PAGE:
For instance, nearly 10% of mail ballots returned in New Jersey’s local elections in May 2020—which were conducted entirely by mail—were uncounted (O’Dea, 2020). In the 2016 presidential election, New Jersey, which at the time was a ‘no-excuse’ state, had a mail-ballot noncounted rate of 3.1%, the ninth highest in the nation.
Experiences such as New Jersey’s suggest that the rapid expansion of mail ballots due to exigencies such as the COVID-19 pandemic will produce higher non-counting rates among states that have tended not to facilitate the use of mail ballots. This effect, plus the simple increase in the number of mail ballots, will make the failure to count mail ballots more consequential for election outcomes in states throughout the nation.
As discussed in the previous section, in an ideal case, we would have systematic and comprehensive measures about the two major processes that precede the decision by a local election office to accept a mail ballot for counting: (1) whether the absentee ballot transmitted by election authorities was received by the voter and (2) whether the returned absentee ballot was received by the election office.
Also, in an ideal world, we would know if the voter, once the ballot had been received, decided whether to return the ballot or not. As mentioned in the introduction, because of the secret ballot, it is impossible to observe directly the behavior of a voter once she or he has received a ballot. A decision not to return the ballot—either to abstain outright or to vote by another means—will be observationally equivalent to a ballot unreturned because of problems with the postal service. The EAVS does not track the number of voters who requested a mail ballot but then voted by another method, and very few states make available administrative data that would allow a researcher to estimate this quantity.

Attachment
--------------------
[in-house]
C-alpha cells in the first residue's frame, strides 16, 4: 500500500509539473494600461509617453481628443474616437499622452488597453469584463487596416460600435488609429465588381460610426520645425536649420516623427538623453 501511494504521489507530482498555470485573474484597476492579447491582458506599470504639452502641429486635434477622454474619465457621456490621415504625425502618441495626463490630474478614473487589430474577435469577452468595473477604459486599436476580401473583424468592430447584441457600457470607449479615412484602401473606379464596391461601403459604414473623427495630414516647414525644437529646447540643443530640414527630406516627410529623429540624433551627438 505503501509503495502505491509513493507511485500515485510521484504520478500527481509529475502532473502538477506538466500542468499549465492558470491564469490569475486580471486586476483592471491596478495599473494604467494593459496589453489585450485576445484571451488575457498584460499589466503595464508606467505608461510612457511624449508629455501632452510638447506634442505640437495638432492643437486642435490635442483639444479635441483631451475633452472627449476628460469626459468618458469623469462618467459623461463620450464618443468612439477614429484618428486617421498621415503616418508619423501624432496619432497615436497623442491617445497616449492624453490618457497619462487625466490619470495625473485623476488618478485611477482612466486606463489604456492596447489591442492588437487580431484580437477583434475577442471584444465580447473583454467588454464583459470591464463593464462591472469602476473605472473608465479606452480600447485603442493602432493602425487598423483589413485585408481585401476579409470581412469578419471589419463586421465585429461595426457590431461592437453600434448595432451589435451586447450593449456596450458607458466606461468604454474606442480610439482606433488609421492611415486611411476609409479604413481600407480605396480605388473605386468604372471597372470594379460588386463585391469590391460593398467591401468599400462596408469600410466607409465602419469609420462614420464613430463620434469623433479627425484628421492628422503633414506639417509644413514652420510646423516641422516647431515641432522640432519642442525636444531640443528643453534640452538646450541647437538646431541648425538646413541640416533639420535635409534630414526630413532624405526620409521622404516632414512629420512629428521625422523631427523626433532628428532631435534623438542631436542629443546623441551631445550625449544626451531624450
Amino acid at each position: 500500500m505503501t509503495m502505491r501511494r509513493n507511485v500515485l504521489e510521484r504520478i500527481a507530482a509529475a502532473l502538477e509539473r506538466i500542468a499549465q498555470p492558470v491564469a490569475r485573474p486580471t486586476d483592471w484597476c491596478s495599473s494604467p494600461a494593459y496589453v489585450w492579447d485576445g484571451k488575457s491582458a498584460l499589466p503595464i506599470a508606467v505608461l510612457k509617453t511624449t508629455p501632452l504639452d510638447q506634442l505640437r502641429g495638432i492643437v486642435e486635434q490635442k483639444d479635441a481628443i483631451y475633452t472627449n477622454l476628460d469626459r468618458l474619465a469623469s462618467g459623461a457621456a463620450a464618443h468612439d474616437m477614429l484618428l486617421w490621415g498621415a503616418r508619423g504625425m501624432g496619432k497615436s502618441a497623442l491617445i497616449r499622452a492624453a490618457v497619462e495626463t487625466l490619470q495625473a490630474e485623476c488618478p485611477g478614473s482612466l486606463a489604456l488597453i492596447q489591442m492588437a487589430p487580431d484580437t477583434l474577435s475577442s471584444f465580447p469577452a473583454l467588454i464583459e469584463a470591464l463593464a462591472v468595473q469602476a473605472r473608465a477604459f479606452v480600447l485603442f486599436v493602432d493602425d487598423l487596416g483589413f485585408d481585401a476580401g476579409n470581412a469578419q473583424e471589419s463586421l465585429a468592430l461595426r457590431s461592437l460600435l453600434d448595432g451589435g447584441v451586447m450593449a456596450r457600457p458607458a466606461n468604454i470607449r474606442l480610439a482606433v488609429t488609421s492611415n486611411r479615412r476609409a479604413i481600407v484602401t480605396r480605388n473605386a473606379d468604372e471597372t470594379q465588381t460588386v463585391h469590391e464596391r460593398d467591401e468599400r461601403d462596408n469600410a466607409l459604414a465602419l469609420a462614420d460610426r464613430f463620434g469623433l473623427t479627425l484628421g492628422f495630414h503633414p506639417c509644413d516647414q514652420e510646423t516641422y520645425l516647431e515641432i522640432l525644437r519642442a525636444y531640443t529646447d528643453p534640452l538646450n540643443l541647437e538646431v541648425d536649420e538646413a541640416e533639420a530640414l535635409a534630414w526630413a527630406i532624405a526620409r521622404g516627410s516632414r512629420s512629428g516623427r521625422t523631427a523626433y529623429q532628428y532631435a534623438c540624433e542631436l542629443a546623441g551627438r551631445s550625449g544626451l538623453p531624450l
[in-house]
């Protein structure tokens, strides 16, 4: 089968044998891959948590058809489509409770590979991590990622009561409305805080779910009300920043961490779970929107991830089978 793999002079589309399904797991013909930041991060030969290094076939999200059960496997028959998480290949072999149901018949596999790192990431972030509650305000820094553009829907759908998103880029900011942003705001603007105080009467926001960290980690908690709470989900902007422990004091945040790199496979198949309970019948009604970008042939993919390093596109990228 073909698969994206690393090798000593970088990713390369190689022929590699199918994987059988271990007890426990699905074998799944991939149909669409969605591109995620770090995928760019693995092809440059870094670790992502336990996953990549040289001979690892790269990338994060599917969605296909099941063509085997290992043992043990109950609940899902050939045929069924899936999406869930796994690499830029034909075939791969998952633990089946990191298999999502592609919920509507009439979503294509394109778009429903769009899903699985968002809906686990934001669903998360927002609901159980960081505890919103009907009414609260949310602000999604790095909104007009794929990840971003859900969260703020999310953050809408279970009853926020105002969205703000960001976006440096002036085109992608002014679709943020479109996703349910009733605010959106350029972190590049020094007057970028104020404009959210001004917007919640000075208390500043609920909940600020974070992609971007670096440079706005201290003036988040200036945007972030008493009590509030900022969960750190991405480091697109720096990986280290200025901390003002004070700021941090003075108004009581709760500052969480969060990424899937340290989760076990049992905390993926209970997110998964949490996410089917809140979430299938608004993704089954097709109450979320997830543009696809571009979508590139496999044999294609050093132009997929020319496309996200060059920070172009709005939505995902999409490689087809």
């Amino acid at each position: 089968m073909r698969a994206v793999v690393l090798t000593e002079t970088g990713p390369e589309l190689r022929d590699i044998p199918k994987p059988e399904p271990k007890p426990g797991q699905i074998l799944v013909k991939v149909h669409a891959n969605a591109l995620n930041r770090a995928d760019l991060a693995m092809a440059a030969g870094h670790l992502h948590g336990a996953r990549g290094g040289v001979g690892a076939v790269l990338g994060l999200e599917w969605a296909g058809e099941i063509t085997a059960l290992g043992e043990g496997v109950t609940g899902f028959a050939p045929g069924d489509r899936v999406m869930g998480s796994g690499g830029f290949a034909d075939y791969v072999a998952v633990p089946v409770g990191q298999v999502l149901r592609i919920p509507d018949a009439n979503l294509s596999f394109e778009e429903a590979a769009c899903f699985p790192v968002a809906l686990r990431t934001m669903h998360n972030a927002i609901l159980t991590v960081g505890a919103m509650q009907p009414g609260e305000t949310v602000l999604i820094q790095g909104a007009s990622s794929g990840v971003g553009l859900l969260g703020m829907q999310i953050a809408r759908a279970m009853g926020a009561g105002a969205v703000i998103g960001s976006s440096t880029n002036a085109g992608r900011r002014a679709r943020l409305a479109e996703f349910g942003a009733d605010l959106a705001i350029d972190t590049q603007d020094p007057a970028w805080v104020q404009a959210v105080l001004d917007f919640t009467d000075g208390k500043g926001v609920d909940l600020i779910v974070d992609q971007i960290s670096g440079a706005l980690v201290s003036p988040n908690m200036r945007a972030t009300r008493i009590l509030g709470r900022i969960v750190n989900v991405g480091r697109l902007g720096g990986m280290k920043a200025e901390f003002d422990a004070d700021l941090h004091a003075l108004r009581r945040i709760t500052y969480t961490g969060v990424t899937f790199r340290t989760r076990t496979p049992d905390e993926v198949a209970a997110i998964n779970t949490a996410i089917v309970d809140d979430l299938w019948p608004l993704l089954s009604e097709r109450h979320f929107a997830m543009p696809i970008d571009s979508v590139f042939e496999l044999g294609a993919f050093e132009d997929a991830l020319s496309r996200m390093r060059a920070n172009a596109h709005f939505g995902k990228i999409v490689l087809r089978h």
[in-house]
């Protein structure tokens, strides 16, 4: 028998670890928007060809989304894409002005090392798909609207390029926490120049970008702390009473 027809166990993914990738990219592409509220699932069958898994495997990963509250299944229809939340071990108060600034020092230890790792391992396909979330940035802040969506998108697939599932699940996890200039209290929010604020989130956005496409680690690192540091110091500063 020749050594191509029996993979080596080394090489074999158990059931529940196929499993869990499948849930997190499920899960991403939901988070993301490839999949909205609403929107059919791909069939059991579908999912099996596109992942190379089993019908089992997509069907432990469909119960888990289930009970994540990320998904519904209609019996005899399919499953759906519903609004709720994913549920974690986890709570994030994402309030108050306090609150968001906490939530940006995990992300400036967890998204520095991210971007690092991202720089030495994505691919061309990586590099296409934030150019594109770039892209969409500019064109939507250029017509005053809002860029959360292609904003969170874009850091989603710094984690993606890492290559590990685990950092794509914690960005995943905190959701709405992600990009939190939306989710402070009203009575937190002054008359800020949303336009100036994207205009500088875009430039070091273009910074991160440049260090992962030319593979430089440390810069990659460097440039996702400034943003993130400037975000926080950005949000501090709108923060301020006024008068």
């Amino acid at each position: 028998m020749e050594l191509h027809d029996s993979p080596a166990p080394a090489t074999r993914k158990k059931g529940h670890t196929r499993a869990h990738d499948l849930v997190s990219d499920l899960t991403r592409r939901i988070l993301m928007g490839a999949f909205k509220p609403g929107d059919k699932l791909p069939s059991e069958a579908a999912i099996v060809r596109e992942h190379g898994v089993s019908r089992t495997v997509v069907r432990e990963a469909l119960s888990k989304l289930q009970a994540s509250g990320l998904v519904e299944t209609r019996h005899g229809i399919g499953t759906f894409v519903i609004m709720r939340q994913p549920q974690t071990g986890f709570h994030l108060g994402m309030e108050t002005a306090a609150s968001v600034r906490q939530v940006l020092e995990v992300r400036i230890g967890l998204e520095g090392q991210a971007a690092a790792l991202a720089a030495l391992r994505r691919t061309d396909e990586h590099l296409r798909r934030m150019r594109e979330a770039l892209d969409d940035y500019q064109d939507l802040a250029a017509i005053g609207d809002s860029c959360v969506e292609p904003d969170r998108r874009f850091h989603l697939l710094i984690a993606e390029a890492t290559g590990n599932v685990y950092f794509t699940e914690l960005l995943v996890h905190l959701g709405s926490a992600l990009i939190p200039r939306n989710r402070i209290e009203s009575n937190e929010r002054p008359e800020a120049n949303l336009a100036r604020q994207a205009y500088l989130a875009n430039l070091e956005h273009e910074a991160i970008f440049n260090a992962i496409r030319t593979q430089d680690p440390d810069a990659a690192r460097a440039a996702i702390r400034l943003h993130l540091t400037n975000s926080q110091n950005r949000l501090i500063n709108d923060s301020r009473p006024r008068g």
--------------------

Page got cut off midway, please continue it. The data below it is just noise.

In recent analysis of the nonreturn of mail ballots in the 2020 presidential primaries, approximately 10% of voters who did not return a requested mail ballot subsequently turned out to vote in person (Curiel & Dagonel, 2020; Read, 2020). However, this left approximately 15% of voters who requested a ballot but who are not reported as having voted at all. Given the effort necessary to request a ballot in the first place, this seems like an unreasonably large number of voters to have simply abstained after receiving the mail ballot. However, we have no evidence to judge one way or another, and this is one of many empirical topics that remains open to future research.
Leaving aside for the moment this issue of voters deciding not to return a mail ballot after requesting one, and focusing on postal issues alone, the lack of systematic administrative audits of the mail-ballot mail stream makes the ideal measurement strategy infeasible. The closest we can come to addressing the roundtrip voyage of mail ballots is to analyze the number of ballots transmitted by local election offices to voters and the number of those ballots returned for counting. Both of these quantities are reported in the EAVS.